Colposcopy explained

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Most women will have never heard of a colposcopy, which can lead to confusion and anxiety if you are advised to undergo one. To avoid any such worry, outlined here are the basics of this examination and why it’s such an important diagnostic tool.

What is a colposcopy?

A colposcopy is a procedure used to take a close-up look at the cervix, the lowermost part of the uterus. This is usually done because a cervical smear test has flagged up abnormal cells in or around the cervix, or it could be because your practitioner has noticed that your cervix doesn’t look as healthy as expected. It may also be undertaken if it has been impossible to gain a conclusive result from multiple smear tests or to investigate the cause of any pelvic pain or abnormal bleeding that you are experiencing. A colposcopy is a good gauge for determining whether you need any further tests or treatment.

What does the procedure involve?

A colposcopy is carried out using an instrument called a colposcope, which looks a bit like a pair of binoculars, and which emits a beam of light so that your practitioner can get a clear view of your cervix. Your practitioner will look through the colposcope, but it is important to note that it never enters your body. The first part of the procedure is much like a smear test, in that you undress from the waist down, lie down, and then your practitioner will insert a speculum into your vagina. Using the colposcope, they will then examine your cervix and swab the area with a vinegar-like solution to highlight any abnormal cells. You may experience a slight burning sensation from the solution. Following this, your practitioner may remove some abnormal cells, but often a biopsy is taken for further analysis before this treatment.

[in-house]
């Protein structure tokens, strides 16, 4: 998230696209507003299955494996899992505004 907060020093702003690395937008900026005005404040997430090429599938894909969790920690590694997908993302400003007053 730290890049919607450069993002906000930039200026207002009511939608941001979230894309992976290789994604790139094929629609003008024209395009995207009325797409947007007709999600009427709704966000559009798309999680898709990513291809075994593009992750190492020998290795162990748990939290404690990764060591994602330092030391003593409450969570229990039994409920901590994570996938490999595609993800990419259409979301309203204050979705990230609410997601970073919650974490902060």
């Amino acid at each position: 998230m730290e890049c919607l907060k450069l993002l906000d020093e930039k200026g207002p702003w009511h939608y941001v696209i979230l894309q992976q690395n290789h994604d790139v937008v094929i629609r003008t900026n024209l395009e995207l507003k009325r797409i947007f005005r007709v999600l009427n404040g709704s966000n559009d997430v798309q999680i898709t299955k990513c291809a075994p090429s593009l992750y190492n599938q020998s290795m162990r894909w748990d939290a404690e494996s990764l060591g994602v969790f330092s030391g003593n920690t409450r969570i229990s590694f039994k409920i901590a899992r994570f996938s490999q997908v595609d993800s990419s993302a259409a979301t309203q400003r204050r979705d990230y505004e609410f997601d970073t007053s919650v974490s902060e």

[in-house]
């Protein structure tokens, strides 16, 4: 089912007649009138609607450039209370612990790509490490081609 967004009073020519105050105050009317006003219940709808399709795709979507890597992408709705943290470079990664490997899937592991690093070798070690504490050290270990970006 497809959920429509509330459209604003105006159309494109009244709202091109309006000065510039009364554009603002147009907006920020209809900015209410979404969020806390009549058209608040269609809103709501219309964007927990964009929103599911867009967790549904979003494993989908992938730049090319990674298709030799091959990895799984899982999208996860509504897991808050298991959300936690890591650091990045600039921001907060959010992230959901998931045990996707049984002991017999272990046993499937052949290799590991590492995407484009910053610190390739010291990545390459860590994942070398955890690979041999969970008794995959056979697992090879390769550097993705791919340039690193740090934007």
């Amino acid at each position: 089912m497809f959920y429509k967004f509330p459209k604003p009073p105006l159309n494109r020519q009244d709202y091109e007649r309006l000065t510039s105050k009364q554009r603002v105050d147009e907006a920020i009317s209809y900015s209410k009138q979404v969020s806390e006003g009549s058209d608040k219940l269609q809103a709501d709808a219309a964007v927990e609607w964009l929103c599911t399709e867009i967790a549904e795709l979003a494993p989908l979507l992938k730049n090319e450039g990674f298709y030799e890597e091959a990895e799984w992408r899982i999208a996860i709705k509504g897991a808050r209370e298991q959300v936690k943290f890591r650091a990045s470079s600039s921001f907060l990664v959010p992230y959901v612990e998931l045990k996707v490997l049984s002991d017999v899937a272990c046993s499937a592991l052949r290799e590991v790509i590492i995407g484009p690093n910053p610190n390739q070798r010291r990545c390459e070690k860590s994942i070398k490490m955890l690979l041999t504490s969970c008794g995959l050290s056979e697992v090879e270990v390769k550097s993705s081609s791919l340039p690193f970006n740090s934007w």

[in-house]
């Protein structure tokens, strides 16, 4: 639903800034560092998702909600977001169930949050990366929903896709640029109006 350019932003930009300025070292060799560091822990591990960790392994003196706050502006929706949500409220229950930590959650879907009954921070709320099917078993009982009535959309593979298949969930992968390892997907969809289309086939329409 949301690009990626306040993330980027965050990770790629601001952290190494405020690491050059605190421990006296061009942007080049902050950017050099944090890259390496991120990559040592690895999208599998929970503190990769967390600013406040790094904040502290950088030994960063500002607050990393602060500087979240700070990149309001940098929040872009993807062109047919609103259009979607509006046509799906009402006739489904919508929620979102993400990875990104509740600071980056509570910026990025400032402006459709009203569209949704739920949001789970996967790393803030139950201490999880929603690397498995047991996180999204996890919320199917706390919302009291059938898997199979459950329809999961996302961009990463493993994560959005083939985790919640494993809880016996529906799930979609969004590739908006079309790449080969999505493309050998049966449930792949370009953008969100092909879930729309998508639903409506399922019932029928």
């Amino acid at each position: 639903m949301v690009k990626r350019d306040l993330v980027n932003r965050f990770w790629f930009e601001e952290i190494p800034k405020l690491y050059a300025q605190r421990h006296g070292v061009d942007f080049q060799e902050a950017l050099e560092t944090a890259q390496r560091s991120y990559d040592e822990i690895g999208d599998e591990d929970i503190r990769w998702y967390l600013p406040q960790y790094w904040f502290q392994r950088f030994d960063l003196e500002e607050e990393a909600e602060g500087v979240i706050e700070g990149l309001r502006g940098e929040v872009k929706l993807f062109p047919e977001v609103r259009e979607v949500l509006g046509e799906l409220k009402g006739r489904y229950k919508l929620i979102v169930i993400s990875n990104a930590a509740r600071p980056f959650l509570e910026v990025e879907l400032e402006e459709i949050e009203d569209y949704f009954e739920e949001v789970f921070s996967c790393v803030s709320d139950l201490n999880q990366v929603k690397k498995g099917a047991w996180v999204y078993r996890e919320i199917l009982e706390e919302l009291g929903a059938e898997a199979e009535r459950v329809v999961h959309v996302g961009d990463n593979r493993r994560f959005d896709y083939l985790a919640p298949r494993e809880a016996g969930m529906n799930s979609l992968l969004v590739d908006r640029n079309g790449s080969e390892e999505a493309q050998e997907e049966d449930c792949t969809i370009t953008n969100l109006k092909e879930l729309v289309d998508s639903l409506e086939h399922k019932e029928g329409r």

What will happen after the colposcopy?

Usually the colposcopy procedure will have enabled your practitioner to immediately determine whether the cells in your cervix are abnormal. If a biopsy was taken you will have to wait for your results to be posted to you; this commonly takes between four and eight weeks. Approximately four out of ten women will have no abnormal cells, and six out of ten will have abnormal cells, which may or may not need to be removed.

A colposcopy is not carried out under anaesthetic – thankfully the cervix doesn’t have many nerve endings – although you may wish to take some painkillers an hour or so before the examination. The procedure takes around twenty minutes and you will be able to go home immediately afterwards.

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